There is a video on Yahoo today showing a one year old baby with a magazine. She is pushing non-existent buttons and trying to make it work like an IPad. Needless to say, she's a little confused.
So the question is: is the next generation of readers even going to know what a book is?
Saying that children who learn how to use electronic devices will never use a book is like saying that using a dishwasher means you have no idea how to wash a dish in a sink. It's like saying watching TV means you can't figure out how to turn on a radio. It's like insisting the invention of the car eliminated bicycles from the face of the earth.
From the the wheel to the cell phone, man has developed and invented innumerable items that have enabled humanity to do a lot of things they never did before. It's true that some of these inventions have more or less swept away certain things. For example, most households don't make dip candles any more - they flip a switch for light. But many inventions that have stood for progress in the history of mankind still live side by side with what came next. Remember when computers were first gaining popularity in businesses and homes? They were supposed to do away with the reams of paperwork considered necessary to function in the 20th century. I don't know about you, but I am sitting in an office with a stuffed file cabinet and files on the counters, just full of all that paper that was going to be eliminated.
Libraries move with the times. That's why you find public access computers for patrons, books on CD, movies to check out and Ebooks. But you also find newspapers and magazines and upstanding files holding clippings and old photographs - and, of course, books. Lots and lots of books, purchased thoughtfully to try and meet the needs of everyone the library serves, from the smallest baby to the most elderly patron.
Given the current economic realities, I think it is safe to say that if hardly anyone checked out a book, there wouldn't be very many left in public libraries. When it comes to money, librarians are realists. They have to be. They are there to provide information, entertainment and education for the public, and there is only a certain amount of money each year to meet those needs. If reading print that you hold in your hands was a vanishing need, you wouldn't find new bestsellers, new picture books, new Chilton's manuals and the local newspaper on the shelves.
People still want and desire actual books. Many of us it find that it satisfies some sort of need that is buried deep in our psyche. Access to books was something the ordinary people did not have for millenniums. The ability to read was non-existent, it was a need that was not even recognized when survival took all their waking hours. That began to change with the invention of the printing press, the beginning of formal education for everyone, the other inventions that freed up time for things like, well, reading. This need has been passed along from generation to generation, and books were the basis upon which past generations gained knowledge and skills, improved their lives, and gave an immeasurable amount of pleasure. Reading a book is hardwired into us all, and it was there long before Steve Jobs gave us the IPad.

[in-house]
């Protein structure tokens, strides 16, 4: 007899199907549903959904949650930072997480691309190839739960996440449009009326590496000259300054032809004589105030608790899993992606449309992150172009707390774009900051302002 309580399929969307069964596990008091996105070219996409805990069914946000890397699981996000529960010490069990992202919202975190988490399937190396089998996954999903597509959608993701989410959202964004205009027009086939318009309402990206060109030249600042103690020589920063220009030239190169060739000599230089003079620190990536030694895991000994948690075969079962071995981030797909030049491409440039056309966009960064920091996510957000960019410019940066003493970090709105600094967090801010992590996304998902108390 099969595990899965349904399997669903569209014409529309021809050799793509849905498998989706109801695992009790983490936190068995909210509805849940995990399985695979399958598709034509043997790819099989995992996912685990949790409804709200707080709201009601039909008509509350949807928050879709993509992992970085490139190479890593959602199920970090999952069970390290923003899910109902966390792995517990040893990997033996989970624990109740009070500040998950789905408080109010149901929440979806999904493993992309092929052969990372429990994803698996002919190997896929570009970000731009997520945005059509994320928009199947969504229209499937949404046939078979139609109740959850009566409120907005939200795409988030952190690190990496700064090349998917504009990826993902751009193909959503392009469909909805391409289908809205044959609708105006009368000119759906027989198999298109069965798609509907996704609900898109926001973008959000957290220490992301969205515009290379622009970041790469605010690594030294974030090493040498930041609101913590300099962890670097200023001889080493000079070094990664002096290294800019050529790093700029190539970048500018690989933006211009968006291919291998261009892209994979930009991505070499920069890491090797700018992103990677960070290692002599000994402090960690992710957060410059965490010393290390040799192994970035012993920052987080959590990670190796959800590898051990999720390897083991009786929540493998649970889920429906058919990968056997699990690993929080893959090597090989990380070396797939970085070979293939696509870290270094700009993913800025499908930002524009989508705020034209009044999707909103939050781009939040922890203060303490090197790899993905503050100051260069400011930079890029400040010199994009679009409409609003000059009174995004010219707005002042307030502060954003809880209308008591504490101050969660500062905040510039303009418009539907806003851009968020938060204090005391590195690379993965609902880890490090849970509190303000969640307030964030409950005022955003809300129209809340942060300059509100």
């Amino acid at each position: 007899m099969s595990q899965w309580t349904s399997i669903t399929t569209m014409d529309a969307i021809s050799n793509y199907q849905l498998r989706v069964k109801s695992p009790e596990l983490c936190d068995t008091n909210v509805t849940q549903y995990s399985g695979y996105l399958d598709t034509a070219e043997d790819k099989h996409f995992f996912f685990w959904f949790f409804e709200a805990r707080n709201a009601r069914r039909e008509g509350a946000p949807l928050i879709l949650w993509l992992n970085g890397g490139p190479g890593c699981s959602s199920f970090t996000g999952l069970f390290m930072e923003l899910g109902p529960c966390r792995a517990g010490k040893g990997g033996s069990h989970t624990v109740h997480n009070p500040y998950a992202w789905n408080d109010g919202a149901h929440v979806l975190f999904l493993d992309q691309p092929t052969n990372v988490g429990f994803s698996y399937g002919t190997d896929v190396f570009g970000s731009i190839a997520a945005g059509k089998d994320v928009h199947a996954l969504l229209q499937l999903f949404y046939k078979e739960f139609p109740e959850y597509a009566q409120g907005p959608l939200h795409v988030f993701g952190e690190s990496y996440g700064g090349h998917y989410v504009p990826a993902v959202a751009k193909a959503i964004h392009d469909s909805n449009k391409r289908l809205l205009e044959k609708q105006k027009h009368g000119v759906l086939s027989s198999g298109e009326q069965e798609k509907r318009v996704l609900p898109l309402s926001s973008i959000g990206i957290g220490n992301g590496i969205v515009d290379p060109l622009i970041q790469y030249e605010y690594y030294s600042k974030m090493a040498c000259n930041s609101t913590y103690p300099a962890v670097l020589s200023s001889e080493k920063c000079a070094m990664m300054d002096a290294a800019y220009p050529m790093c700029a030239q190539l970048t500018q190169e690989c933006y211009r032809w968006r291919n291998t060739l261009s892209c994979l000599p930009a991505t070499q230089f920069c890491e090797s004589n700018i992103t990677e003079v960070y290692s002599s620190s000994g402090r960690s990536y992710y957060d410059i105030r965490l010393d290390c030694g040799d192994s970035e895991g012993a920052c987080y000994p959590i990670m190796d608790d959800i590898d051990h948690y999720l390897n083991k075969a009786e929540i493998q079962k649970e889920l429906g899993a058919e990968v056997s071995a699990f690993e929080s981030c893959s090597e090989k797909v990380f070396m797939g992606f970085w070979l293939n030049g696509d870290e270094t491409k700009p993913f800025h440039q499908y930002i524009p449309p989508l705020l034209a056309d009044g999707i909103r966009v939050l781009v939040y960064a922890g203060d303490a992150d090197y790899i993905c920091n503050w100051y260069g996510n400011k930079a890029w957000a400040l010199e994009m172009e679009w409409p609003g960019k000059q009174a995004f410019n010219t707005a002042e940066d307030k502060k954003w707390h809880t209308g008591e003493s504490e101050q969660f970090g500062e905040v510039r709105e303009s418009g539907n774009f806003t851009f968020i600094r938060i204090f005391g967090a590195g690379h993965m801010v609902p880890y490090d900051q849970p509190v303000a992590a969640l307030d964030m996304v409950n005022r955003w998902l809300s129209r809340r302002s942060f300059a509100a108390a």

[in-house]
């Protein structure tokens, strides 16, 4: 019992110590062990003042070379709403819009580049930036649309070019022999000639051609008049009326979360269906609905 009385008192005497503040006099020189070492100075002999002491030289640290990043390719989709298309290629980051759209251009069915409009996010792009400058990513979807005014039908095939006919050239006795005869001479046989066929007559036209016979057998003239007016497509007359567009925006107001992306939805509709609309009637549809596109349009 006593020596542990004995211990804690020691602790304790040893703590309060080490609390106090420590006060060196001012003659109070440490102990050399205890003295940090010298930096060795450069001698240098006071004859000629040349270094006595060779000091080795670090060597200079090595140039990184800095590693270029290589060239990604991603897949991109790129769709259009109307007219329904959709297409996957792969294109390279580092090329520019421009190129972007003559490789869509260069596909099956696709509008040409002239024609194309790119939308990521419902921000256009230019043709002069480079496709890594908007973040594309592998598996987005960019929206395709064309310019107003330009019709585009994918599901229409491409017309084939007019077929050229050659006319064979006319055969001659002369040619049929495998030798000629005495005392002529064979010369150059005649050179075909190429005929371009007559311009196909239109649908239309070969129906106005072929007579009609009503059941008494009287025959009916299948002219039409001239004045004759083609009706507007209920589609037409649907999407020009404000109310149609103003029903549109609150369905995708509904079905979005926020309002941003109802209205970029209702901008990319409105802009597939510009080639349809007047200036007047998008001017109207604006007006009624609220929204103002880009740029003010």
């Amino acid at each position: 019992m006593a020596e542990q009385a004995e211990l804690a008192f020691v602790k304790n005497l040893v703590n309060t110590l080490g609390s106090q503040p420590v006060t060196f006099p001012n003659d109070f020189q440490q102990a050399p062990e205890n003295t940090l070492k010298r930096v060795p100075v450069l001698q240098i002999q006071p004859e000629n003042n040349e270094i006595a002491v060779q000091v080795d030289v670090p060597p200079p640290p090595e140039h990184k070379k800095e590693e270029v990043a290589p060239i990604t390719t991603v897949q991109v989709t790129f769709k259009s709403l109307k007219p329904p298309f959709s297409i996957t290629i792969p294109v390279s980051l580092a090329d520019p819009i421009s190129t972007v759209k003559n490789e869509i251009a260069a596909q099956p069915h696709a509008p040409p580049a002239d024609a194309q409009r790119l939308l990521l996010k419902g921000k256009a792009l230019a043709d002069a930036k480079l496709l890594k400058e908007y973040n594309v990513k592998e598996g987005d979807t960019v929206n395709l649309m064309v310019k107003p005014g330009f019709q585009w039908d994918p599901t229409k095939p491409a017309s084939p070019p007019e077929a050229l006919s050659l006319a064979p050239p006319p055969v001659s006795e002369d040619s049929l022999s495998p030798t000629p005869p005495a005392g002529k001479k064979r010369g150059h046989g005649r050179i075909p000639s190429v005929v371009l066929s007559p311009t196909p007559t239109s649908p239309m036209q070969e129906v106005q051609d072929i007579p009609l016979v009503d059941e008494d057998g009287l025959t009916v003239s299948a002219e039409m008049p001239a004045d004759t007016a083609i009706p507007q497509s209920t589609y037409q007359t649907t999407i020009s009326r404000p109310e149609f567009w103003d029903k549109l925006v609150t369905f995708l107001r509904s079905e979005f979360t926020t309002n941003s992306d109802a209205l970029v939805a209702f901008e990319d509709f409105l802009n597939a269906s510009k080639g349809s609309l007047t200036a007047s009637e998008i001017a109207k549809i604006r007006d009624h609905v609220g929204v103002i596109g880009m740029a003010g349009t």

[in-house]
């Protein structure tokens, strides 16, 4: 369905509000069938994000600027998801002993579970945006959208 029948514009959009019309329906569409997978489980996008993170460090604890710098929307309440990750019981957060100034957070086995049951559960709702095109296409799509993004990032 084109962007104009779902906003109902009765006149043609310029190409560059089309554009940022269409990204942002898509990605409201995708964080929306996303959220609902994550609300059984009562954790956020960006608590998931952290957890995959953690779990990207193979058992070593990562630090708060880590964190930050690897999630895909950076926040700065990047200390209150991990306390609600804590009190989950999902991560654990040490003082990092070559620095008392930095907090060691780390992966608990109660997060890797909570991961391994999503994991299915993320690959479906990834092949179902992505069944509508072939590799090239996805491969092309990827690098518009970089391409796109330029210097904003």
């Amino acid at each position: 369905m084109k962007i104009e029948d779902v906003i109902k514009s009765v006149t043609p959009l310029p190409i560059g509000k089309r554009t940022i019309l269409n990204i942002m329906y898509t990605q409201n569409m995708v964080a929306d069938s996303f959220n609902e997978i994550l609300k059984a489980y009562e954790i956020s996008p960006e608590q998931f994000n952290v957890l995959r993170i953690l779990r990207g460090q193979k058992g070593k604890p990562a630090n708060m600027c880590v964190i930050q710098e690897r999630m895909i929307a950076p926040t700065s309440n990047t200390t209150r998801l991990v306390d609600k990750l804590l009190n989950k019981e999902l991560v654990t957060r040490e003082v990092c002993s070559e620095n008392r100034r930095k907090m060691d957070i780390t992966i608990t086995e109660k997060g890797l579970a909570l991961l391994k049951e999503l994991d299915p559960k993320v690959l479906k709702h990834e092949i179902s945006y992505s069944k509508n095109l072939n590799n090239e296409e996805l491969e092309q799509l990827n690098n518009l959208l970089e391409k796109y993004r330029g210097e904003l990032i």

Electronic devices also have needs that books don't have. They have to be recharged. They don't work if you drop them often enough (and who hasn't dropped their cell phone before?). They can be disabled with viruses. Computers need operating systems and those don't come cheap. Devices and apps may use signals from satellites. Some may need to be plugged in to an electrical source.
A book, on the other hand, just has to be picked up and opened. If the electricity goes out, you can still light a candle and read a good book.
As for the baby girl trying to push buttons on a magazine, she just doesn't know what a magazine is for yet. My children didn't either, but instead of trying to push buttons, they tore out the pages and had a great time. They grew up to know what books are all about, and so will the babies of today.
"Essential Oils For Women's Health"
- "Essential Oils for Women's Health", a FREE class presented by Tarin Giacomo, will be held at the library on Saturday, October 14th, at 2:00 p.m. Learn how to support balanced hormone levels, healthy immunity, a restful night's sleep and more using natural essential oils. We look forward to seeing you!
- Crafts With Nikkie, a new children's program, will be held on Thursday, August 17th at 4:00 p.m. in the meeting room. Come and make a beaded necklace!
- The library has a new AWE Literacy Station geared for children aged 2 to 8 years old. (See post.)
- Book signing for author of "The Adventures of Stinkerpup" Isis Grayling on Saturday, June 3, from 2 - 4 p.m.
- Summer Story Hour "Make A Better World" is coming! Beginning Wednesday, June 14th, this seven week program will continue every Wednesday from 10 - 11 a.m. through July 26th. (See post.)
- The Arthur Johnson Memorial Library Board will hold their next meeting on Tuesday, May 16, 2017, at 5:30 p.m. in the meeting room at the library.
- Are you interested in joining a new Writer's Group? Meetings held on Fridays, at 10:00 a.m. This is for any writer who wishes to meet with other writers. Beginners, experienced, published, unpublished, writers of fiction, non-fiction, memoirs, bloggers - all are welcome.
- Preschool Story Hour is conducted every Wednesday morning at 10:00 a.m. We read books to the children and there is a project every week. It's never too soon to introduce your children to the library!
- Schedule a meeting at the library. Call 445-9711 to get on the calendar in advance. The library stays open until 6:00 P.M., Monday - Saturday, except for Thursday, when it stays open until 9:00 P.M.